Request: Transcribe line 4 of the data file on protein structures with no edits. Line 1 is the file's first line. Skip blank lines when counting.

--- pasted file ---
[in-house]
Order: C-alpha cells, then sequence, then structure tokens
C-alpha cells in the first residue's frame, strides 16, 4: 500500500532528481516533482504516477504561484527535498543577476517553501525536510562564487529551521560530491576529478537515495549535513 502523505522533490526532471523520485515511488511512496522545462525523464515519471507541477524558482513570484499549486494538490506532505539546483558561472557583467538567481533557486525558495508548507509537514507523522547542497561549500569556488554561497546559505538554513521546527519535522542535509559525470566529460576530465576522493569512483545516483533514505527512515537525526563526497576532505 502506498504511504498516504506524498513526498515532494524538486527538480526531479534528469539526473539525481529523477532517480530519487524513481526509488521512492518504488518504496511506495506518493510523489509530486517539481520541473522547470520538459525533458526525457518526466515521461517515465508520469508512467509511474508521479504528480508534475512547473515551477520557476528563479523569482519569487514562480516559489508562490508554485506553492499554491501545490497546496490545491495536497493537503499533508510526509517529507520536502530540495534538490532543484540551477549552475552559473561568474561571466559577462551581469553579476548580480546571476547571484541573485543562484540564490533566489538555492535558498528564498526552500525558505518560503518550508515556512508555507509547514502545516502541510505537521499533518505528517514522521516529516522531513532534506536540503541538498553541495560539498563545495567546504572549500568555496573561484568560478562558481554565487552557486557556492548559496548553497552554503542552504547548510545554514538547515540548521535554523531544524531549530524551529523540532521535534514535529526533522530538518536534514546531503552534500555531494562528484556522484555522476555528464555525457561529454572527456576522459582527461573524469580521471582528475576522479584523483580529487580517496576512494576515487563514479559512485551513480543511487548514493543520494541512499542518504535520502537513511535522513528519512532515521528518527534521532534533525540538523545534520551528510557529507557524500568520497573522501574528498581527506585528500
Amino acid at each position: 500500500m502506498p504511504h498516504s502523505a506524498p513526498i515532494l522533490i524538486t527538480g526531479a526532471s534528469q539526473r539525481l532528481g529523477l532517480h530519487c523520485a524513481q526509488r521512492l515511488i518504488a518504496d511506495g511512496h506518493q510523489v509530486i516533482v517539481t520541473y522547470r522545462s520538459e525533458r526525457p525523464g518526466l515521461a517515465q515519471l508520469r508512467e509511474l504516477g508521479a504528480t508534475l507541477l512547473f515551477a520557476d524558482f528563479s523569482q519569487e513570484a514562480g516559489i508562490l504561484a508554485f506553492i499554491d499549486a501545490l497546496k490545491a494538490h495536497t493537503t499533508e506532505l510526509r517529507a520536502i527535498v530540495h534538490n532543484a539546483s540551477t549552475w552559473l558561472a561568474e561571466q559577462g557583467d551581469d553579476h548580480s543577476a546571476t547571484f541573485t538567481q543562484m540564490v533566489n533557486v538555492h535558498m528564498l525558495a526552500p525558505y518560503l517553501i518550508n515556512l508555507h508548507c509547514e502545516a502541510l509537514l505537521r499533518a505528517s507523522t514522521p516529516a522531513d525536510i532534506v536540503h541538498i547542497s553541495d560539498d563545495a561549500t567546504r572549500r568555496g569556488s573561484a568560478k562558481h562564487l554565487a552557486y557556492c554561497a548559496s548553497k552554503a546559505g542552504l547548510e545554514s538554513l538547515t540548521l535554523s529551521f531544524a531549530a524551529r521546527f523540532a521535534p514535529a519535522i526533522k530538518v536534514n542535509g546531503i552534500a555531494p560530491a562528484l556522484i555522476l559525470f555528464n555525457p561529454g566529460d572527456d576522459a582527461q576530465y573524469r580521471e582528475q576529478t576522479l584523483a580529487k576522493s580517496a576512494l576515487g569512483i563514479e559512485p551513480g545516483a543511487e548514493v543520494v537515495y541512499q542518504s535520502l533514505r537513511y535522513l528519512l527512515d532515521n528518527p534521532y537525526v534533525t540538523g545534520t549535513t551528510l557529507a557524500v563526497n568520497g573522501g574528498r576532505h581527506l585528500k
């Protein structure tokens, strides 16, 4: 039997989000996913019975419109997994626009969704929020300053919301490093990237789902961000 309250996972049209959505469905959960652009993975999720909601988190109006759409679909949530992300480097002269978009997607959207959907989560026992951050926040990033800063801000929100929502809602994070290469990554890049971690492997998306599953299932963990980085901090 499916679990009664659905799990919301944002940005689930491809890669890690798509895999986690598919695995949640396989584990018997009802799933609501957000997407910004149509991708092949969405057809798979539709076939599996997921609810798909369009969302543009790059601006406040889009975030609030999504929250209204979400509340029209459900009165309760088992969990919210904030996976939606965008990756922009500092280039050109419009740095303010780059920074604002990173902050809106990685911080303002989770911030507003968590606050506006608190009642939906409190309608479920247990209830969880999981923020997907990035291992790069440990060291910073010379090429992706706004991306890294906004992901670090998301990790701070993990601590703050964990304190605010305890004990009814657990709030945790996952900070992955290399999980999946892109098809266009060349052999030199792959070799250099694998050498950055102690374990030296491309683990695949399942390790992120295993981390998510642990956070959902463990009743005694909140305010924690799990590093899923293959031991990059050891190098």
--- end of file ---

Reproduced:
Amino acid at each position: 500500500m502506498p504511504h498516504s502523505a506524498p513526498i515532494l522533490i524538486t527538480g526531479a526532471s534528469q539526473r539525481l532528481g529523477l532517480h530519487c523520485a524513481q526509488r521512492l515511488i518504488a518504496d511506495g511512496h506518493q510523489v509530486i516533482v517539481t520541473y522547470r522545462s520538459e525533458r526525457p525523464g518526466l515521461a517515465q515519471l508520469r508512467e509511474l504516477g508521479a504528480t508534475l507541477l512547473f515551477a520557476d524558482f528563479s523569482q519569487e513570484a514562480g516559489i508562490l504561484a508554485f506553492i499554491d499549486a501545490l497546496k490545491a494538490h495536497t493537503t499533508e506532505l510526509r517529507a520536502i527535498v530540495h534538490n532543484a539546483s540551477t549552475w552559473l558561472a561568474e561571466q559577462g557583467d551581469d553579476h548580480s543577476a546571476t547571484f541573485t538567481q543562484m540564490v533566489n533557486v538555492h535558498m528564498l525558495a526552500p525558505y518560503l517553501i518550508n515556512l508555507h508548507c509547514e502545516a502541510l509537514l505537521r499533518a505528517s507523522t514522521p516529516a522531513d525536510i532534506v536540503h541538498i547542497s553541495d560539498d563545495a561549500t567546504r572549500r568555496g569556488s573561484a568560478k562558481h562564487l554565487a552557486y557556492c554561497a548559496s548553497k552554503a546559505g542552504l547548510e545554514s538554513l538547515t540548521l535554523s529551521f531544524a531549530a524551529r521546527f523540532a521535534p514535529a519535522i526533522k530538518v536534514n542535509g546531503i552534500a555531494p560530491a562528484l556522484i555522476l559525470f555528464n555525457p561529454g566529460d572527456d576522459a582527461q576530465y573524469r580521471e582528475q576529478t576522479l584523483a580529487k576522493s580517496a576512494l576515487g569512483i563514479e559512485p551513480g545516483a543511487e548514493v543520494v537515495y541512499q542518504s535520502l533514505r537513511y535522513l528519512l527512515d532515521n528518527p534521532y537525526v534533525t540538523g545534520t549535513t551528510l557529507a557524500v563526497n568520497g573522501g574528498r576532505h581527506l585528500k